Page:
This Court was of the view that at the police station level as well as at the district level, the investigation procedure followed by AHTU/Crime Branch should be replicated. For this purpose, not only the latest technology and training but also the general guidelines in the form of Standard Operating Procedure should be issued and followed at the ground level. The intent behind directing issuance of SOP/guidelines is not to control the discretion of the investigating officer, but to ensure that certain essential steps like flashing of message on wireless and placing the information of the missing person on the ZIPNET are taken in a time bound manner.

Directions were given to file fresh status report in regard to aforesaid developments within eight weeks. Further, a status report with regard to facts of the present petition was directed to be filed within 4 weeks. [Court on its own motion v. State, 2019 SCC OnLine Del 8807, decided on 30-05-2019]

Case BriefsHigh Courts

Kerala High Court: A Bench comprising of K. Abraham Mathew, J. allowed further investigation to the petitioner as the prior investigation was not sufficient.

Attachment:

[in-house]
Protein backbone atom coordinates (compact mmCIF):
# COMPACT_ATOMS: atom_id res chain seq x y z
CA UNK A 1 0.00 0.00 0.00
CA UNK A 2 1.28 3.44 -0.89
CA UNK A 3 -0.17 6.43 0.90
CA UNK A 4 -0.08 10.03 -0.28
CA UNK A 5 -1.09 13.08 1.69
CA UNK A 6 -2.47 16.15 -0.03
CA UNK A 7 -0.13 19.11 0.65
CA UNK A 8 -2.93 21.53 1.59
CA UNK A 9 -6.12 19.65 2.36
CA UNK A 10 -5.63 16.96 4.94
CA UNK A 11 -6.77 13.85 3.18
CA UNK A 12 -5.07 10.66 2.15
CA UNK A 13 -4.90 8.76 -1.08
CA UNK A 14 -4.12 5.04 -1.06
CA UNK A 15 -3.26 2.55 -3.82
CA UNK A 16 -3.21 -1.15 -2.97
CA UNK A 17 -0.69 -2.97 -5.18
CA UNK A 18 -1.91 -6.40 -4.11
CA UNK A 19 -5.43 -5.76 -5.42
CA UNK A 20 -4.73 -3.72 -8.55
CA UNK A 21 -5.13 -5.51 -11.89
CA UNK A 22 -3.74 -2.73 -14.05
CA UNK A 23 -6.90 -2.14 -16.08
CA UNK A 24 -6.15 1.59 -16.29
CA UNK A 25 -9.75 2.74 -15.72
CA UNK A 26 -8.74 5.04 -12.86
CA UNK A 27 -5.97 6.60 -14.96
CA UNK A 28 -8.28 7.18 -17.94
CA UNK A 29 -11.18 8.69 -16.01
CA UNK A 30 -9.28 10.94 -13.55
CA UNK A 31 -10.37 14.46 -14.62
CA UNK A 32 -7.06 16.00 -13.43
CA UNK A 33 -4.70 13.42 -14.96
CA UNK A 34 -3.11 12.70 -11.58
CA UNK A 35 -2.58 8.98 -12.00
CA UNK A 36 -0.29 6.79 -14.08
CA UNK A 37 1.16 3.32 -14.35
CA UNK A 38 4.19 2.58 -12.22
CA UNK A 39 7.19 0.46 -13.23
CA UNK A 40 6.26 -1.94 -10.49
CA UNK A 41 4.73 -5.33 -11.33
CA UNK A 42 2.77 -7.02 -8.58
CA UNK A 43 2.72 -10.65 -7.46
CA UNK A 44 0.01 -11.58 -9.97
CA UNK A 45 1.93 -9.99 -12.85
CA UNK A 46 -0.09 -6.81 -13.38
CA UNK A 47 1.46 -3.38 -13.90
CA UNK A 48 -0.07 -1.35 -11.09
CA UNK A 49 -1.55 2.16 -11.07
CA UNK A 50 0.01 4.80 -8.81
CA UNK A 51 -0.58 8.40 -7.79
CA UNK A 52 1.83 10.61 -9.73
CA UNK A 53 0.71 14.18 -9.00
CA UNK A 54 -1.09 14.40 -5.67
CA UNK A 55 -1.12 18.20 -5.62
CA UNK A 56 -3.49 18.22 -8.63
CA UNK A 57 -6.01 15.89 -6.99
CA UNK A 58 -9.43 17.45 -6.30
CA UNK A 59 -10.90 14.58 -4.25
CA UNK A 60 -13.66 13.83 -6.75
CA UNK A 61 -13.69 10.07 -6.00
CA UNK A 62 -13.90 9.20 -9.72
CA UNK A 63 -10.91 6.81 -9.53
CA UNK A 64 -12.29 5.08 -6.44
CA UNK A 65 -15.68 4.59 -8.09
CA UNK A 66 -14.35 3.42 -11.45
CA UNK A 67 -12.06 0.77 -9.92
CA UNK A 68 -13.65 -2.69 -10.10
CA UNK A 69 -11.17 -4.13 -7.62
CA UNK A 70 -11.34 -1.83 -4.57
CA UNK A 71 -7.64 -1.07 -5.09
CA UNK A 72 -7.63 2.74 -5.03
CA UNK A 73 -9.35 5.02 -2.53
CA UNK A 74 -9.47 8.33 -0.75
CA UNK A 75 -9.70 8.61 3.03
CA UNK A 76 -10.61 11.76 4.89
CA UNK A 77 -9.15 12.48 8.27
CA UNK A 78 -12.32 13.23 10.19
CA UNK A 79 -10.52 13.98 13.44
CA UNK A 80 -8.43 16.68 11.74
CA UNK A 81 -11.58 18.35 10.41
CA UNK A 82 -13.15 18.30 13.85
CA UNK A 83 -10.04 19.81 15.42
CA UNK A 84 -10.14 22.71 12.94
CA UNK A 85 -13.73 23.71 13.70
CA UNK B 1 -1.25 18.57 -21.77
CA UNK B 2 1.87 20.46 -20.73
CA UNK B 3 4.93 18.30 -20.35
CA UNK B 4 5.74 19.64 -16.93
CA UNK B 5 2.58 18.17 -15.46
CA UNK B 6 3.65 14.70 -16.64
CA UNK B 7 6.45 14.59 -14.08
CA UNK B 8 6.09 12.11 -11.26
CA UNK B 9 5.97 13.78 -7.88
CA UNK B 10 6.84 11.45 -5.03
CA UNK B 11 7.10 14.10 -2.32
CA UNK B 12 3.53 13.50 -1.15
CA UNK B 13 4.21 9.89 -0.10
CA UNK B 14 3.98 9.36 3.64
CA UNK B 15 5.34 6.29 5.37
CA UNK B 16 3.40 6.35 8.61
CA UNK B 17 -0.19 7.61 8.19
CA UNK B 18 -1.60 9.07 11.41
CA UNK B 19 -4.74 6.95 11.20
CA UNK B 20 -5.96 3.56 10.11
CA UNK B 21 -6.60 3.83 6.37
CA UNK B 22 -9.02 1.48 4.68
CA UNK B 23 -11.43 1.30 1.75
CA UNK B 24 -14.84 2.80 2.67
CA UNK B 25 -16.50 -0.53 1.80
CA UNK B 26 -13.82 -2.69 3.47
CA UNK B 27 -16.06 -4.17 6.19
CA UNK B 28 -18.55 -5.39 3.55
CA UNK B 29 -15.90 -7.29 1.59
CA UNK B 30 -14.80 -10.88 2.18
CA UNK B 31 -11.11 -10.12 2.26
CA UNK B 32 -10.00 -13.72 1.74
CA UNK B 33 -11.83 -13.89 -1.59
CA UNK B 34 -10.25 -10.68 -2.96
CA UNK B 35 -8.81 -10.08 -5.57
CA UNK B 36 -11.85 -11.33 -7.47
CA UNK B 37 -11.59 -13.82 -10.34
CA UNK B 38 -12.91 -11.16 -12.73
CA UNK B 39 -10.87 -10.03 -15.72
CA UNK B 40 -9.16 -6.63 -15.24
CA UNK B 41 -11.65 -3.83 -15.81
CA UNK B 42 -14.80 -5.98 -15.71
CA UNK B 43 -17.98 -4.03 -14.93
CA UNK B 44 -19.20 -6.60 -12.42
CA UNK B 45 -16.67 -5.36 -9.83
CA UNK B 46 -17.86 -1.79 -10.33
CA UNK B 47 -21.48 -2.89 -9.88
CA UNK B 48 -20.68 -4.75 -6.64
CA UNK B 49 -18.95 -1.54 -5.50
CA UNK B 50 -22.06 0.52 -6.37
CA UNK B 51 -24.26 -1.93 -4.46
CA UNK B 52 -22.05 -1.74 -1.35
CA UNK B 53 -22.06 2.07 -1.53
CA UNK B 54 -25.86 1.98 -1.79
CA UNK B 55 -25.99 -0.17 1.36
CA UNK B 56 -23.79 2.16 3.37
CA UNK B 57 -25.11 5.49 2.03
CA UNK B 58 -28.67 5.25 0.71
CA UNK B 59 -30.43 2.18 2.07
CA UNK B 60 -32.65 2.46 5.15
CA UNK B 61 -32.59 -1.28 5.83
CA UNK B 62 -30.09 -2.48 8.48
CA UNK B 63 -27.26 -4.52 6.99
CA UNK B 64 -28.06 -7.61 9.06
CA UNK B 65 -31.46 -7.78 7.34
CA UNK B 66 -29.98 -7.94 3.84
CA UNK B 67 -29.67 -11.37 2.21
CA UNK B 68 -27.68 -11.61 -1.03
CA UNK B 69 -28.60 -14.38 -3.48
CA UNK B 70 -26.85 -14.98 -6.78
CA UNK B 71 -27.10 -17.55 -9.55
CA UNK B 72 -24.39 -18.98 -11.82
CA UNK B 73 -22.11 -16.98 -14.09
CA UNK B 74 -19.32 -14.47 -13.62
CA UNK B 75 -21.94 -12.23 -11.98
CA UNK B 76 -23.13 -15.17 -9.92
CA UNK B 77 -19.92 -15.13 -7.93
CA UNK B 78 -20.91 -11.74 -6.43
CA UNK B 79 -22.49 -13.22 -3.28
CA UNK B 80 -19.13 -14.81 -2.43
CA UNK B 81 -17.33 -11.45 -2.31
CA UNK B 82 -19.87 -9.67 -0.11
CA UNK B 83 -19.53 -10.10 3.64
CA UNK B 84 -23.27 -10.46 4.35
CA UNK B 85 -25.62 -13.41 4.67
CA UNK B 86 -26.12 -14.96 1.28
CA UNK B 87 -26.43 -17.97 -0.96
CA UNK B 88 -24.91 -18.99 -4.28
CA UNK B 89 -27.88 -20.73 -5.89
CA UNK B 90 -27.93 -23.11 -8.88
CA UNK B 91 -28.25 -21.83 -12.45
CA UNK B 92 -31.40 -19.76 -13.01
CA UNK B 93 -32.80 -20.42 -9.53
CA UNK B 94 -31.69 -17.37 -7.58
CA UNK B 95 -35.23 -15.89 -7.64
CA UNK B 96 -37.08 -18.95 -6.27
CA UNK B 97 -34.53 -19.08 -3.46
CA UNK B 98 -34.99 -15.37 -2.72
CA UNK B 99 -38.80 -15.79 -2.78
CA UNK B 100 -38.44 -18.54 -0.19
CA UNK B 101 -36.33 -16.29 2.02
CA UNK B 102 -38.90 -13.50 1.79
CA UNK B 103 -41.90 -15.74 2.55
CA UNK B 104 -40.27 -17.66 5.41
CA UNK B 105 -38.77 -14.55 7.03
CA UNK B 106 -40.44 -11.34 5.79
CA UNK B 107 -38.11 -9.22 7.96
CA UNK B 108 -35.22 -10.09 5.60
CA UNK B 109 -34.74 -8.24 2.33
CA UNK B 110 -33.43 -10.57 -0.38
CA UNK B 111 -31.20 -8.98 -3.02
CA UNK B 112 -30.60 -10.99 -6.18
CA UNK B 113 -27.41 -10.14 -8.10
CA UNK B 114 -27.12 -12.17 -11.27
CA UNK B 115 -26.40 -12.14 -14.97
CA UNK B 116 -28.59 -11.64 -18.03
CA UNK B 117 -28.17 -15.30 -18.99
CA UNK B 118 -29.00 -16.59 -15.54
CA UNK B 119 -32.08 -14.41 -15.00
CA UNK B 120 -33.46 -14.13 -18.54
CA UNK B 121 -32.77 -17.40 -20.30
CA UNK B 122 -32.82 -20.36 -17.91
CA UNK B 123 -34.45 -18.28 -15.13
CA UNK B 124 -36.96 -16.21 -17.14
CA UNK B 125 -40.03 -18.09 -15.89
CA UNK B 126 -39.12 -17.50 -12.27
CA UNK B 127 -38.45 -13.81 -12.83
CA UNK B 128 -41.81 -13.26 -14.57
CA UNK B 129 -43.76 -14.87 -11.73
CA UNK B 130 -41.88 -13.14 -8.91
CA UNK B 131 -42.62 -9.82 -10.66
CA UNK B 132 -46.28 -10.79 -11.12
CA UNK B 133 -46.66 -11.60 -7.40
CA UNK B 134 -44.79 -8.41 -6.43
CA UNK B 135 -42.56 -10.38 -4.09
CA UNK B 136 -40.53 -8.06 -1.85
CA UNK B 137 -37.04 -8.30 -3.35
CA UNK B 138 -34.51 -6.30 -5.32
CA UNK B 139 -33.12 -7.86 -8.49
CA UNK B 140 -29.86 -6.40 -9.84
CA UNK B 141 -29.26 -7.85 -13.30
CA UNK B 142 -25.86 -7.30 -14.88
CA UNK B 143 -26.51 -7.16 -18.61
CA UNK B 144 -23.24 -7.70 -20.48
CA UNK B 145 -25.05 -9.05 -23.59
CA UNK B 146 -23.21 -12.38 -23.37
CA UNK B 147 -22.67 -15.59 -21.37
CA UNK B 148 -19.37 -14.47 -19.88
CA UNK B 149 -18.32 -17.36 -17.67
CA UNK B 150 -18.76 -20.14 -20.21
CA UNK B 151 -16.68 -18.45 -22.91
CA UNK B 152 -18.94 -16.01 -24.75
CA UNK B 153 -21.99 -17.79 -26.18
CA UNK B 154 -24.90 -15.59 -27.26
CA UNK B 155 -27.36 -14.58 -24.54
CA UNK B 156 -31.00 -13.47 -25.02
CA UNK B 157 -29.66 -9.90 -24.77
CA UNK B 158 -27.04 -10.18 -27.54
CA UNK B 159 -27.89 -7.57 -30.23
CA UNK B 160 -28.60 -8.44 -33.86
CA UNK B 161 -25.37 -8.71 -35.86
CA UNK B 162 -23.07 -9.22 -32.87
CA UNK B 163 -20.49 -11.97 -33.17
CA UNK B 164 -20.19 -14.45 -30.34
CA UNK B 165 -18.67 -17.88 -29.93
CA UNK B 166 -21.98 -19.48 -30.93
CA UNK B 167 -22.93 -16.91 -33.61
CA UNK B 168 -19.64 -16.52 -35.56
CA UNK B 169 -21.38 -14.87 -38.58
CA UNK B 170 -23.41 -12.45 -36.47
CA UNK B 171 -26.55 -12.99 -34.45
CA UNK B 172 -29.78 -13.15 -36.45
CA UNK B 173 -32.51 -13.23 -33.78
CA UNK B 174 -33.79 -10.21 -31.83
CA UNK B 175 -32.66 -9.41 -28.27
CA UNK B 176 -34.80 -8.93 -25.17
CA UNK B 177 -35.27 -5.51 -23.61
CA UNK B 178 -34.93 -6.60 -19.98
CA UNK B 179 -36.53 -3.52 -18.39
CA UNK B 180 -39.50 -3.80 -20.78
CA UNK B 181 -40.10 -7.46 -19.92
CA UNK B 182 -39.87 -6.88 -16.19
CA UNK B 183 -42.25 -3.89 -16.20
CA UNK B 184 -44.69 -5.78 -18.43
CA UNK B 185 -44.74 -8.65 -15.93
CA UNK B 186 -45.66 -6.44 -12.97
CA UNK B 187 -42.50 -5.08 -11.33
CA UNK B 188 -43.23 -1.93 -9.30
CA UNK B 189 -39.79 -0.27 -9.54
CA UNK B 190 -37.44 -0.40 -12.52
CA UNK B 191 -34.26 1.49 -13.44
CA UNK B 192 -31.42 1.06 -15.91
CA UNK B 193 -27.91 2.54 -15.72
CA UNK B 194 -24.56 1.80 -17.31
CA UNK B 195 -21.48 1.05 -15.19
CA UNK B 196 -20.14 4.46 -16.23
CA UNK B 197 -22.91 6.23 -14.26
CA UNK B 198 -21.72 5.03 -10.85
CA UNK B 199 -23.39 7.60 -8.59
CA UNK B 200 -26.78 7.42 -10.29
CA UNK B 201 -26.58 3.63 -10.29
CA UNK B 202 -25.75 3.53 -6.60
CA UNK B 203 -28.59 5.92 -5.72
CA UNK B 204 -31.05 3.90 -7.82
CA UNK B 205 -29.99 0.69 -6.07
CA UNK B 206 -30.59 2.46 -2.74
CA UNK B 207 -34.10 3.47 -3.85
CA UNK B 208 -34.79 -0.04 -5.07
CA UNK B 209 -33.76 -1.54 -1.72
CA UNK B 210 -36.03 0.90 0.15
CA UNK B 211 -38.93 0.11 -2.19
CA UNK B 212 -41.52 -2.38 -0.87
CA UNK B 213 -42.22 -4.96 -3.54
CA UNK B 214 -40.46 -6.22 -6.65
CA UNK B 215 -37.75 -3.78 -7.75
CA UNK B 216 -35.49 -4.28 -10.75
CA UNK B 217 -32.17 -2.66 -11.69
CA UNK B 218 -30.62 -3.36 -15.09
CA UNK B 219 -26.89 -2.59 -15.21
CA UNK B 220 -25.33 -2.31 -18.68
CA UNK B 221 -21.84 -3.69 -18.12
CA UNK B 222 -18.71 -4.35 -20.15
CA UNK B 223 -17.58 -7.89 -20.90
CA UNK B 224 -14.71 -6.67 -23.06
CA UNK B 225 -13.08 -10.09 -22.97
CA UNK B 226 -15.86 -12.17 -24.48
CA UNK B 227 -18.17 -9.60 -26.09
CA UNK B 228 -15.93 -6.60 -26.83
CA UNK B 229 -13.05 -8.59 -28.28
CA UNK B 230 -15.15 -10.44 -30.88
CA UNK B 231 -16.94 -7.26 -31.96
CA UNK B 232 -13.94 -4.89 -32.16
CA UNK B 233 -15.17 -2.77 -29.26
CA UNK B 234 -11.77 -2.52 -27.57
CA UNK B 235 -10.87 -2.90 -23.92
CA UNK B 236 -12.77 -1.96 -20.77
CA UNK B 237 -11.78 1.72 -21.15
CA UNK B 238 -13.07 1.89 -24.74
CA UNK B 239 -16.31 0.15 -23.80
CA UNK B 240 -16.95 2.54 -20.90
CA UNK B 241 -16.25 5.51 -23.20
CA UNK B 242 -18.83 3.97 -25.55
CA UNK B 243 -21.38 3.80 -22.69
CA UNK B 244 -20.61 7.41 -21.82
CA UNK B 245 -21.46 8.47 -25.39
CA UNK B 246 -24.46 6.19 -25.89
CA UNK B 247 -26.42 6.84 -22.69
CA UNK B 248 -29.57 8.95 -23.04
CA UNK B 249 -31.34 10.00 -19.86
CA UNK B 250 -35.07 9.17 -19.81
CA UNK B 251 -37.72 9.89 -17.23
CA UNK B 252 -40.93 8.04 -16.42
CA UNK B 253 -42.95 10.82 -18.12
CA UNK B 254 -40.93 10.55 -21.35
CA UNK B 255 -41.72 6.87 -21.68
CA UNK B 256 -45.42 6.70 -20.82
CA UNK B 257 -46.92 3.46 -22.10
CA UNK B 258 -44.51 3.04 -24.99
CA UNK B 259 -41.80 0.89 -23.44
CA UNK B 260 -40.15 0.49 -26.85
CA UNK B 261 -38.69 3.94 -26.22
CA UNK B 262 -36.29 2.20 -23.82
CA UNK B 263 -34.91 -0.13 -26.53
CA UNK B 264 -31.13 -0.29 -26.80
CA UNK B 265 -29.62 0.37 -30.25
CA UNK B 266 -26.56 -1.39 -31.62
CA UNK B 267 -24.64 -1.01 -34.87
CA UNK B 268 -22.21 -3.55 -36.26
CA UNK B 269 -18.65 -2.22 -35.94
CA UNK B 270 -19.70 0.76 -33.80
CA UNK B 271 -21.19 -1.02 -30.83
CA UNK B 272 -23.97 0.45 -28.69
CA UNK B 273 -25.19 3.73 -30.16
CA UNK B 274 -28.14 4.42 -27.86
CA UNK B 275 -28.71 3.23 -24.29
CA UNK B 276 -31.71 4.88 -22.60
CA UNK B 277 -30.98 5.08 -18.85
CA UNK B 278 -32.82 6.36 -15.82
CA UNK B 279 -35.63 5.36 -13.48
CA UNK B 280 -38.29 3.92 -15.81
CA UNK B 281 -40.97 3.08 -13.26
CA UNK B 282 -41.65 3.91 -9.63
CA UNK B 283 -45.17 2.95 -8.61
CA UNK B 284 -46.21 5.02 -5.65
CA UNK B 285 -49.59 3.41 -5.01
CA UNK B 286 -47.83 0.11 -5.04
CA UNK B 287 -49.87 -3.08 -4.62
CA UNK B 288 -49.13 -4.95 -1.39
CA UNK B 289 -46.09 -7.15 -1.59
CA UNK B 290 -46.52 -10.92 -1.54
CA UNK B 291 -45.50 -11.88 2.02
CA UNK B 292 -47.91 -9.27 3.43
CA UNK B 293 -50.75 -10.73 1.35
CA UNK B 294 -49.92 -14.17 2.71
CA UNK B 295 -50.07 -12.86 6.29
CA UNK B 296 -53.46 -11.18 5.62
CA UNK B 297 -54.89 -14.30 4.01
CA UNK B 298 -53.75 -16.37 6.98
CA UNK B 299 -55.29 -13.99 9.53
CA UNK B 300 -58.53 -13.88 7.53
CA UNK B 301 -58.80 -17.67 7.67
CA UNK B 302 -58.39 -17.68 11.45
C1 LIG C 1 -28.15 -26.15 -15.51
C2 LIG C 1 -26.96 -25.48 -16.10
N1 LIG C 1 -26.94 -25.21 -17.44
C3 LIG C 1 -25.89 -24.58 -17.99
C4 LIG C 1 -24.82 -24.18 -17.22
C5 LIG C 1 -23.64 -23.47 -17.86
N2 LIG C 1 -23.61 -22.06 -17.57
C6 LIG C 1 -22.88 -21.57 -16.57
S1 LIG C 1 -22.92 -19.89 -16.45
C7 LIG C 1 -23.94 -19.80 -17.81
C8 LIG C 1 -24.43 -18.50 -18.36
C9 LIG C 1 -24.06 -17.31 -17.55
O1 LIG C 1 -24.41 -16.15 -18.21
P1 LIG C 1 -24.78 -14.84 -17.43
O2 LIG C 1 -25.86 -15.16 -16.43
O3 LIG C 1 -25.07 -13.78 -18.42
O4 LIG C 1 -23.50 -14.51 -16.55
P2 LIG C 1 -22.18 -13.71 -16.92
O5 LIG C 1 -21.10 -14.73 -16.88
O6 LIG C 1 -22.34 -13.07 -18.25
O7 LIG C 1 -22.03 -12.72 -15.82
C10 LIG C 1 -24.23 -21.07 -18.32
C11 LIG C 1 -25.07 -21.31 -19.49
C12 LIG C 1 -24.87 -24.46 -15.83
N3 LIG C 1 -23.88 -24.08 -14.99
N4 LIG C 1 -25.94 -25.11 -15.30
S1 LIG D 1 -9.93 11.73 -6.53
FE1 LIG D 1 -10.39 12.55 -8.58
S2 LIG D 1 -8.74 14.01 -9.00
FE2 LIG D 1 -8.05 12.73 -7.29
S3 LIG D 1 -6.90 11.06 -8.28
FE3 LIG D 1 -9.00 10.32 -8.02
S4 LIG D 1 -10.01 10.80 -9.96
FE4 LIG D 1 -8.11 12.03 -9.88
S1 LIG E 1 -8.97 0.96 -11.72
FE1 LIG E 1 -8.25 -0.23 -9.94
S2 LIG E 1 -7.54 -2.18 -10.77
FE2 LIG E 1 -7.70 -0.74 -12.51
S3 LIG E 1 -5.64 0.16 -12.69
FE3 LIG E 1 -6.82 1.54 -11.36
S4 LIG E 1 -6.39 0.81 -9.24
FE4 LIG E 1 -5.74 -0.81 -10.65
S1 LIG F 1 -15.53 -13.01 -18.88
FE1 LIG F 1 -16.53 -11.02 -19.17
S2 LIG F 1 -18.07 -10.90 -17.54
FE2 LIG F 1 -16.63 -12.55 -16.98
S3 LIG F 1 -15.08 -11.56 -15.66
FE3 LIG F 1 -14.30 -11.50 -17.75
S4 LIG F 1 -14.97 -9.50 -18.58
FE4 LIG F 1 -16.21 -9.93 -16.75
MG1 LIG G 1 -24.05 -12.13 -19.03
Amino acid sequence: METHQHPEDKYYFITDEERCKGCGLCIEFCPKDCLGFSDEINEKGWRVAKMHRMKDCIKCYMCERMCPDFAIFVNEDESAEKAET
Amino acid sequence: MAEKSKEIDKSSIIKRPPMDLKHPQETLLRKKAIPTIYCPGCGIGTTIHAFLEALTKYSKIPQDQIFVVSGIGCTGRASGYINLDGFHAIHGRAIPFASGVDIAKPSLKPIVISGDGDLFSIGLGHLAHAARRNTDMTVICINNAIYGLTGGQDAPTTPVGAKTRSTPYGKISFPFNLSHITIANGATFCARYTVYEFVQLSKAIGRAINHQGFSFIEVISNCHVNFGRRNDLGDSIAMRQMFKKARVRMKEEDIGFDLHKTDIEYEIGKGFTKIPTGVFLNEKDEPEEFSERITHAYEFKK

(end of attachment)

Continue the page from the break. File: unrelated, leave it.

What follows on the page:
The accused was charged for offences under Sections 406 and 420 IPC. It was stated that he was entrusted with the responsibility for the manufacture of ornaments for which gold was given to him which allegedly was misappropriated by him. The petitioner through his counsels N.M. Madhu, P.P. Harris and C.S. Rajani claimed that he was not satisfied with the investigation and wanted a further investigation into the matter. He has also brought to the Court’s notice that as per the statements of the witnesses on record, the accused sold them gold ornaments for which even attempts were not made by the investigating officer as to their recovery.

The Court agreed with the petitioner, allowed the writ petition and granted further investigation in the case. [Biju v. State of Kerala, 2018 SCC OnLine Ker 7430, decided on 05-07-2018]